4 September 2019   PDF version

Welcome to CS 101, a broad overview of the main areas of study in Computer and Information Sciences. Topics include computer organization, information processing, algorithms, and programming. The main ideas behind the theory and design of Operating Systems, Databases, and Computer Networks, along with current views on the theory and practice of Software Engineering, and the basics of Artificial Intelligence are also explored. The course highlights the uses of computing systems in business, the sciences, and other professional fields. This course is required for all students majoring in Computer Science or Information Systems. It is also suitable for majors in other disciplines who want to go beyond being casual users of computers to gain a deeper appreciation of some of the most important computing and information technologies developed over the last fifty years.

Computation and algorithmic thinking have become essential components for solving problems in many different fields. As such, computer scientists are intimately involved in finding solutions to some of the most pressing social, economic, and scientific problems of our day

— Goldweber, Barr, and Patitsas, in SIGCSE 2013.

Monday, Wednesday 10–11:50 AM (section 1) or 4–5:50 PM (section 2)

Contact Info

Prof. Christopher League, Ph.D.
Email: — please include “CS101” in the subject. I have several email addresses, but all messages end up in the same place, so please use only one.
Office hours:
Monday 3–3:50 PM; Wednesday 9–9:50 AM and 3–3:50 PM; and by appointment using
Office phone:
probably +1 718 488 1137 (but email is much more reliable)
Office location:
either Pratt 122 or Sloane 101 (inside School of Business)


We will use several web resources:

The textbook is Computer Science Illuminated by Dale and Lewis (7th edition, ISBN 978-1284155617). An older edition is fine, if that saves you some money.


Your grade will be computed based on assignments, quizzes, and exams. There are a total of 1,000 points available, broken down as follows:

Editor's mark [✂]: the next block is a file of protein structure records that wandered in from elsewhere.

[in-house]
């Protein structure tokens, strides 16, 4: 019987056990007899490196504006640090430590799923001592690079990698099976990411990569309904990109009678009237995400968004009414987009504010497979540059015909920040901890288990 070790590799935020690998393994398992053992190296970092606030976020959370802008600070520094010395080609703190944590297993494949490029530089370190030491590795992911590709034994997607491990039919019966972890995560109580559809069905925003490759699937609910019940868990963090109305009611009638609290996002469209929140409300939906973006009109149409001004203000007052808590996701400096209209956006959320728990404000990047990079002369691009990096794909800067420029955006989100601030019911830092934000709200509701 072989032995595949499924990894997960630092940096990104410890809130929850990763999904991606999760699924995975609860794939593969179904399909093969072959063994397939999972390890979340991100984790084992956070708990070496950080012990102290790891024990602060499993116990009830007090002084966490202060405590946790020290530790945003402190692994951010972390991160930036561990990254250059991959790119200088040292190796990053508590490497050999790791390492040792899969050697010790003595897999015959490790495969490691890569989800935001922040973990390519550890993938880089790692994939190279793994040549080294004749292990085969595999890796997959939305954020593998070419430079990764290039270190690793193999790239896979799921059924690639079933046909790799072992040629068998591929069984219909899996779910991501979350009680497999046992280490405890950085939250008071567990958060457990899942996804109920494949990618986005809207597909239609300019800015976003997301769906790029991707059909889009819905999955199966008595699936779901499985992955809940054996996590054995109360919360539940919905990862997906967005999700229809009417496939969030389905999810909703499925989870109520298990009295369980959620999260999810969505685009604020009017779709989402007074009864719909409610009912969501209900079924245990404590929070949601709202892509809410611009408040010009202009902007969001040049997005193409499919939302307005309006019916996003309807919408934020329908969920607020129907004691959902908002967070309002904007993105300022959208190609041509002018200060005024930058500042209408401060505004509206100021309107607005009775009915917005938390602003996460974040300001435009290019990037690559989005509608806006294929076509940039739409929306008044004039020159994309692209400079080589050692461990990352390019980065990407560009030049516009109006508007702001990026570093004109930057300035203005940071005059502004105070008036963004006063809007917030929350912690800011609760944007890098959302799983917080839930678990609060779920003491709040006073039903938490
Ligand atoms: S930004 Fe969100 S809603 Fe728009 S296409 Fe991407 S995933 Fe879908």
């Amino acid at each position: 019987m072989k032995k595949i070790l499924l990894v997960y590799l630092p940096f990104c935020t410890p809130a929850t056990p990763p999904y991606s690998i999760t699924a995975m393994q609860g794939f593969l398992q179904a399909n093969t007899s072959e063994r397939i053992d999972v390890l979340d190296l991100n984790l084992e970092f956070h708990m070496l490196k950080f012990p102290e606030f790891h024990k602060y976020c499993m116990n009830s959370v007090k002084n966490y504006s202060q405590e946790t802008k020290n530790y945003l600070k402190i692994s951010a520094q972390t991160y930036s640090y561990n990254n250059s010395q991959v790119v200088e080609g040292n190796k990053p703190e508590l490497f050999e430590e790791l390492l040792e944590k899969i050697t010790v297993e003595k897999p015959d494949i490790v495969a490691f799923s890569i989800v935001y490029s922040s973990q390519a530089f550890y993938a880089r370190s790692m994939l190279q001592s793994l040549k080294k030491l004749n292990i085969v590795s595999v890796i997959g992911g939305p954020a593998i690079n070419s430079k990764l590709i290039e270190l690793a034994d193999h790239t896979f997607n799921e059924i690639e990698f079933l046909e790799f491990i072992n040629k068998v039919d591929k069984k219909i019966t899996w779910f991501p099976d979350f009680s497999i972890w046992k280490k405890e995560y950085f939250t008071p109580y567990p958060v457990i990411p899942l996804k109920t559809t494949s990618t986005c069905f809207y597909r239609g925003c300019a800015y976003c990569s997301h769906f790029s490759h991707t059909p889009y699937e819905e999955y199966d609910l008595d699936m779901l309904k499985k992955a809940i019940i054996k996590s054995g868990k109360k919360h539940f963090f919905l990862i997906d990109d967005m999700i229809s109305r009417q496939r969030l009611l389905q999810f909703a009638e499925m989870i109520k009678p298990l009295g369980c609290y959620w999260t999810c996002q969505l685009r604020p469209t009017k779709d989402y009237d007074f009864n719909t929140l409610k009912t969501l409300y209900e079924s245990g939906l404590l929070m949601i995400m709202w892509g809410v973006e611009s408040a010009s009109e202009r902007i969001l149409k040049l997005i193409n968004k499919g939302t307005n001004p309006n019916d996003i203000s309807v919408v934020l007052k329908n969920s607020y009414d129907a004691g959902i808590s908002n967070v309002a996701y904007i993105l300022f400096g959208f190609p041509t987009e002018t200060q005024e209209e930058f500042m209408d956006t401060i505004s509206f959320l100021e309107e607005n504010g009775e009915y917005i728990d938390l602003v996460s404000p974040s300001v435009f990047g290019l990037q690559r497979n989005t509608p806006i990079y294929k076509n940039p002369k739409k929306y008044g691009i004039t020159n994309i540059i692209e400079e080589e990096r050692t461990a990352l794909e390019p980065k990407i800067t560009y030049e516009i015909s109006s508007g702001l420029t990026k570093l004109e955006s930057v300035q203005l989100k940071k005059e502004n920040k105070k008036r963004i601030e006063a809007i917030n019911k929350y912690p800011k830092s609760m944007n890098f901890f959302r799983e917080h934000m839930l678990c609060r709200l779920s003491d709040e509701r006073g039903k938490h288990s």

• There will be 8 assignments during the semester. Assignments are worth 60 points each, for a total of 480 points.
  • There are 6 quizzes scheduled throughout the semester, to make sure you are following along with the lectures and online review resources. Quizzes are worth 30 points each, but I will drop the lowest two scores so only 4 will count, for a total of 120 points.
  • There will be a midterm and final exam, worth 200 points each for a total of 400 points.

On the 1,000-point scale, you can expect the following letter grades:

>= 930: A >= 770: C+
>= 900: A– >= 730: C
>= 870: B+ >= 680: C–
>= 830: B >= 600: D
>= 800: B– else: F

In the end, I may choose to adjust the scale slightly to compensate for assignments or questions that turned out to be trickier than I intended. Such adjustments would never lower your grade from what is designated in the above table; if you achieve 930 points, you are guaranteed an A.


It is important to complete tasks on time, so you don’t fall behind. Missed quizzes will receive a zero, and cannot be made up (but remember, the lowest two quiz scores are dropped). If you need to miss an exam, try to notify me in advance so we can make other arrangements. Late assignments are accepted up until finals week, but will be penalized as follows.

We define a lateness factor \(f\) as a real number in the range \(\{0\dots1\}\) that will be multiplied by your earned score to determine a late score. The formula is:

\[ f = \min\left(1.0, \frac{18 - \log_2{\left(\frac{h}{24}\right)}}{20}\right) \]

where the variable \(h\) represents the number of hours the submission is late. The table below shows some sample values of the late factor for increasingly late submission times.

weeks late days late hours late \((h)\) late factor \((\,f\,)\)
0.01 0.1 2.4 1.000
0.04 0.3 7.2 0.987
0.07 0.5 12.0 0.950
0.14 1.0 24.0 0.900
0.29 2.0 48.0 0.850
0.43 3.0 72.0 0.821
1.00 7.0 168.0 0.760
2.00 14.0 336.0 0.710
4.00 28.0 672.0 0.660
8.00 56.0 1344.0 0.610